2. Having new friends over for dinner. We asked the pastor of the church we have been visiting and his family over for dinner one night. We enjoyed their fellowship so much, and had an opportunity to ask some questions concerning the church. They took some time to meet and visit with Jim’s mom.

3. New gluten- and dairy-free options. When we have people over, I usually stay with meals that I have done several times over and know they work. We had a number of different dietary considerations at the above-mentioned dinner, so I ventured into some new territory, and thankfully everything turned out well. I wanted to mention them because I know some of you are gluten- and/or dairy-free or have friends or family who are, so you might like to know about these, too. I made baked chicken breasts and a salad, and for a side dish, where I would normally have a starch, instead I made Sauteed Julienned Summer Vegetables. I had gotten a Spiralizer for Christmas and used that to make zucchini and squash noodles. I had shredded carrots on hand but decided to leave them out at the last minute: I think next time I’ll add them in. (We’ve tried the spiralized zucchini noodles in place of spaghetti, and they were a little different, but ok. So far it’s hard for me to get them done enough without going too far and making them mushy, but hopefully that will improve with practice.) Then for dessert I was going to make a fruit salad, but had a thought and searched to see if someone had found a way to make gluten-free shortcakes – and they had: Easy Gluten-Free Shortcakes! Bread products are the hardest things to come out right without gluten, but I was amazed that these turned out well and were easy to do. The only thing I’d change would be to take them out of the oven maybe a minute or so earlier, but that’s probably due to my oven – I have to do that with biscuits and rolls, too. Since not everyone could eat all the fruit I wanted to serve, I decided to do “make your own shortcakes,” with four different types of fruit people could choose from or mix together. My son and daughter-in-law had told me about a dairy-free whipped topping they had discovered for a friend of theirs who is dairy-free, so we tried that as well.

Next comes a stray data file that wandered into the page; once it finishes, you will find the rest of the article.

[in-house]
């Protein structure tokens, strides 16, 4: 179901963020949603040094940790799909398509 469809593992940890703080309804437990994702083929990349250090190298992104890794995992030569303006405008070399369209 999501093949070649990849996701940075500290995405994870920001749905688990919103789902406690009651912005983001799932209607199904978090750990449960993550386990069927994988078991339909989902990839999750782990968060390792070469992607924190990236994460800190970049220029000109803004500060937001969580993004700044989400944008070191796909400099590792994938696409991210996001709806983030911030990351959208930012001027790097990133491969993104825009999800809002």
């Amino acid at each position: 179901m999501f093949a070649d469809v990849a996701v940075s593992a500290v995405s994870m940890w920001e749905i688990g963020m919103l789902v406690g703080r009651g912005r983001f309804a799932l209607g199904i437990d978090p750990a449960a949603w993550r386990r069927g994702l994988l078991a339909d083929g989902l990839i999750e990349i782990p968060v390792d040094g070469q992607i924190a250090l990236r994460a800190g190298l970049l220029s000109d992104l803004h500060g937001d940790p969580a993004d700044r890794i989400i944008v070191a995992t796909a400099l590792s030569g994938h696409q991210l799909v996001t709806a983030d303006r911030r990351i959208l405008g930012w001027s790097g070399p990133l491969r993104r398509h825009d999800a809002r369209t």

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It’s in the freezer section of the grocery store, next to the other dairy toppings.